Climate change generally, and global warming specifically, may well be the most significant challenge we, as a species, have ever faced. I believe responding to this threat must be the number one priority of any new Foreign Policy White Paper that the Australian Government produces.

 

170227-climate-change-final

Climate change is real, and it cannot be ignored (source: Bureau of Meteorology).

 

  1. Refugees and People Seeking Asylum

 

A second issue that, almost as bizarrely, is not even mentioned in the Foreign Policy White Paper call for submissions is the growing number of displaced people around the world, including refugees and people seeking asylum.

 

This is despite the fact that the most recent Global Trends: Forced Displacement report by the United Nations High Commissioner for Refugees (UNHCR)[iii] noted that “[g]lobal forced displacement has increased in 2015, with record-high numbers.”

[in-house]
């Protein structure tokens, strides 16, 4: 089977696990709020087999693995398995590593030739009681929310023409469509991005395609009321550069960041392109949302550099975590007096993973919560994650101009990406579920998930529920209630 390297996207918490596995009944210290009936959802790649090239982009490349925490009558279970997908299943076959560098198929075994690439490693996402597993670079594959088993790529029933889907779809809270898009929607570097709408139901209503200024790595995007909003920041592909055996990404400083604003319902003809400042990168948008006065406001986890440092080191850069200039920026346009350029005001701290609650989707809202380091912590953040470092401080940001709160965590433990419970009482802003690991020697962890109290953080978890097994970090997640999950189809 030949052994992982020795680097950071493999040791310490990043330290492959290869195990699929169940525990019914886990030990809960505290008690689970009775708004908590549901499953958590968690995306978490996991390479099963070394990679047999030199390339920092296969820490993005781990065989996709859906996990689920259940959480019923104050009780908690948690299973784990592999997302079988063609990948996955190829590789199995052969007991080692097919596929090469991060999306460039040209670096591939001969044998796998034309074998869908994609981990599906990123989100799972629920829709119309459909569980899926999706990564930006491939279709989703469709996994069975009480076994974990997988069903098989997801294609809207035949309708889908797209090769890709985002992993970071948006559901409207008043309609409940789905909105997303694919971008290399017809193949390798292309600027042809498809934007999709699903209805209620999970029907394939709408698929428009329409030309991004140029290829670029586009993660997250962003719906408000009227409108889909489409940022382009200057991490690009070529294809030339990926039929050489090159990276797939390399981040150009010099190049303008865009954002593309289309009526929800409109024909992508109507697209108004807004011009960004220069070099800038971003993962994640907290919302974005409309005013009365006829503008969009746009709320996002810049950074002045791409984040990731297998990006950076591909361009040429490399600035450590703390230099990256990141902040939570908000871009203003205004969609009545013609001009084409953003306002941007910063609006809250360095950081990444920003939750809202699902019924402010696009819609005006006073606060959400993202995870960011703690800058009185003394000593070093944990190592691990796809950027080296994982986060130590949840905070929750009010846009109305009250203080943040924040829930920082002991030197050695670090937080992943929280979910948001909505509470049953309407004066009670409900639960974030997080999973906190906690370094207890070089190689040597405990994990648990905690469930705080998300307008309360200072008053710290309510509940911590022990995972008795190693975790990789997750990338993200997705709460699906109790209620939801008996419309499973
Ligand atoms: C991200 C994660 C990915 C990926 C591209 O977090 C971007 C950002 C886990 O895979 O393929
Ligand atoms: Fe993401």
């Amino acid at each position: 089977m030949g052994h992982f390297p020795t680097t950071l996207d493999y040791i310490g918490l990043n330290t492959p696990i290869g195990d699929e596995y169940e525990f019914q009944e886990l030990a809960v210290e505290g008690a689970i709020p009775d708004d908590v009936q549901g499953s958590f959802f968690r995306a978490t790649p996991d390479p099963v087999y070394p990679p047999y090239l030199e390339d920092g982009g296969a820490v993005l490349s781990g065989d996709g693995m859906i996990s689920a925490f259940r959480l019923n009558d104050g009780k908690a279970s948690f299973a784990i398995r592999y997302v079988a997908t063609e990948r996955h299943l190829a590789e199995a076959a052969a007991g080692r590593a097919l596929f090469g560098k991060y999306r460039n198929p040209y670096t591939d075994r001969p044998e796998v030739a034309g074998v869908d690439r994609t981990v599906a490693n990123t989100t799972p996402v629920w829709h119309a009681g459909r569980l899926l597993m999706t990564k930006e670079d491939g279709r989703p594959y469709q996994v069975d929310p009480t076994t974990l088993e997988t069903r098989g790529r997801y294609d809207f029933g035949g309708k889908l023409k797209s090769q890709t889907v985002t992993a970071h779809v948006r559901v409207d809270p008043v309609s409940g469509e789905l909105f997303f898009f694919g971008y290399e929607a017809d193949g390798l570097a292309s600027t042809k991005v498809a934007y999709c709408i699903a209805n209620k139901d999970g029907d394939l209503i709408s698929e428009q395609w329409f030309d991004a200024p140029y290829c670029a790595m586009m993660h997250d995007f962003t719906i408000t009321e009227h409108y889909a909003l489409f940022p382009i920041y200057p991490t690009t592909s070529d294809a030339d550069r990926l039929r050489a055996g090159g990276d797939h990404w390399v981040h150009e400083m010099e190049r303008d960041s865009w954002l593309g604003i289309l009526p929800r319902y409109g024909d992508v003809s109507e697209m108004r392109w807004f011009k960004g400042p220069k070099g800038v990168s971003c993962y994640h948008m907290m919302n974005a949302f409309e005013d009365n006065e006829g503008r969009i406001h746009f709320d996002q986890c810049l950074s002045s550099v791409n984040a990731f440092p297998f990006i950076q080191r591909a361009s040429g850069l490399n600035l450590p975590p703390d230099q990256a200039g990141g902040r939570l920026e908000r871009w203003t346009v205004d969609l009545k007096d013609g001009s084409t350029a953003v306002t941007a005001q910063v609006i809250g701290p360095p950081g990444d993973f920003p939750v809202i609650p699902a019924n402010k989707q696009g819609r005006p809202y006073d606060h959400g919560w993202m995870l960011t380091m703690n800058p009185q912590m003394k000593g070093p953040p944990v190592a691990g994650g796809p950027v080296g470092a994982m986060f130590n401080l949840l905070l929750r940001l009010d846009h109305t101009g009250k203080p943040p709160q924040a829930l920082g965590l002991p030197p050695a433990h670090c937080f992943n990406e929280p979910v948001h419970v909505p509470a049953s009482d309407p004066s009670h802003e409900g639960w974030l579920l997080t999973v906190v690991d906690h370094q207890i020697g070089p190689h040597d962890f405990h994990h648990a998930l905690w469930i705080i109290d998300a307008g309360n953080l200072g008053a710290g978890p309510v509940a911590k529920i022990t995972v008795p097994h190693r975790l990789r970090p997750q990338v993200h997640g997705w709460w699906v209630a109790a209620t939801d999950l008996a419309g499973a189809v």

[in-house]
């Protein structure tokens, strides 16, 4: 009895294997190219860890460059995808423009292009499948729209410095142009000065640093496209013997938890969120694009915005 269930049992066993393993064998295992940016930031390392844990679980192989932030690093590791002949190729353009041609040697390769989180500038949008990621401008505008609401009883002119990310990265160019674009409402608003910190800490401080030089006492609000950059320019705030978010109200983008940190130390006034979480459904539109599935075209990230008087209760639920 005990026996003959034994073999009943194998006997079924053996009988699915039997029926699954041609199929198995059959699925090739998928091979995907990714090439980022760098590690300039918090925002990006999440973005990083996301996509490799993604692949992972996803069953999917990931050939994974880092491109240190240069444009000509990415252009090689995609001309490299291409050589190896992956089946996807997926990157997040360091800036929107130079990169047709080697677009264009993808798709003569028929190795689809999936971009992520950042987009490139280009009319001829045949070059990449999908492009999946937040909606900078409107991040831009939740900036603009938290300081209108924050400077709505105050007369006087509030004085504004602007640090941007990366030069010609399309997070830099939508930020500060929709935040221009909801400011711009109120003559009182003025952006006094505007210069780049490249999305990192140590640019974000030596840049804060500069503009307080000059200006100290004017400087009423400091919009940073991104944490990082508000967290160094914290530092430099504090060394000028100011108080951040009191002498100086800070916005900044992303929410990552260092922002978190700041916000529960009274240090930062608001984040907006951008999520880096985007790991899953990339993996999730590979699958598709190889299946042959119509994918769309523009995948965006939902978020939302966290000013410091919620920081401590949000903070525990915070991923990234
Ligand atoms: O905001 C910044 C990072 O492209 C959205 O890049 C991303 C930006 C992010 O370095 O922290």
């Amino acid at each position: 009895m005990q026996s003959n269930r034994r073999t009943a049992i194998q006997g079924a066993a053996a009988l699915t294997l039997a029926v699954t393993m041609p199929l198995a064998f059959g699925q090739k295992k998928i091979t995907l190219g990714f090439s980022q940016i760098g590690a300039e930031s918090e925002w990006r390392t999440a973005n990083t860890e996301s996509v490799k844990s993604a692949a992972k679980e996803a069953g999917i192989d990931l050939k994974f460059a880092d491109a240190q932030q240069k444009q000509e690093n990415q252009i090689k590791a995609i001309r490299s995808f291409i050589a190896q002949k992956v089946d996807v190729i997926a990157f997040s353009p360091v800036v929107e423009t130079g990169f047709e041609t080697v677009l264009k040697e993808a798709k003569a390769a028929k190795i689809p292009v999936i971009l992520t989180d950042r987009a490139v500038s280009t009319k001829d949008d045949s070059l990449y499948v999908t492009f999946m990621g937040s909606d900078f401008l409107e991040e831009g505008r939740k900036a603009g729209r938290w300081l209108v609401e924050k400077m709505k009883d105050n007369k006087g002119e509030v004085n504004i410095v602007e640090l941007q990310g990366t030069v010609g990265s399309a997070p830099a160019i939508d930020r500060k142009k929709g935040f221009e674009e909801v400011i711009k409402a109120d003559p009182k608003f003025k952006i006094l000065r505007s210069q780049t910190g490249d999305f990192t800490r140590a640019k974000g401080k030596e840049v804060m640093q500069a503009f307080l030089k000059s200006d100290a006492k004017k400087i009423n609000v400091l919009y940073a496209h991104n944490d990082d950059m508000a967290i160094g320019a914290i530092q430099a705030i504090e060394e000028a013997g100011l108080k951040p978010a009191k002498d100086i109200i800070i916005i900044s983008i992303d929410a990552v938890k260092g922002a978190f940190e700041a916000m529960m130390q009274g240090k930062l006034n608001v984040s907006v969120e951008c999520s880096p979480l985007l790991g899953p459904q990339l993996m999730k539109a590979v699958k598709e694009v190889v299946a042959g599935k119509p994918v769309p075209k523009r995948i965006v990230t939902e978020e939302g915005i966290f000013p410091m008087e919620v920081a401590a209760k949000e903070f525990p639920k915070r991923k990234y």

Indeed, that same report revealed there were:

 

  • 65.3 million forcibly displaced persons worldwide, including
    • 21.3 million refugees
    • 40.8 million internally displaced persons, and
    • 3.2 million asylum seekers
  • 12.4 million people newly displaced due to conflict or persecution in 2015 alone, and
  • 2.0 million asylum applications submitted (a new record-high) with 441,900 asylum claims just in Germany as a result of the war in Syria.

 

It should not have taken widely-shared, tragic photographs of Alan Kurdi in September 2015 to make us realise this is truly a global humanitarian crisis.

 

The numbers alone confirm that this is an international issue of the highest order, and addressing its causes, while responding to the consequences, must be a foreign policy priority for all countries, including Australia.

 

One of the many depressing statistics found in the UNHRC’s report confirms that it currently is not: “[d]uring 2015, the total number of refugees admitted for resettlement stood at 107,100”[iv]. That’s 107,100 out of a total of 21.3 million.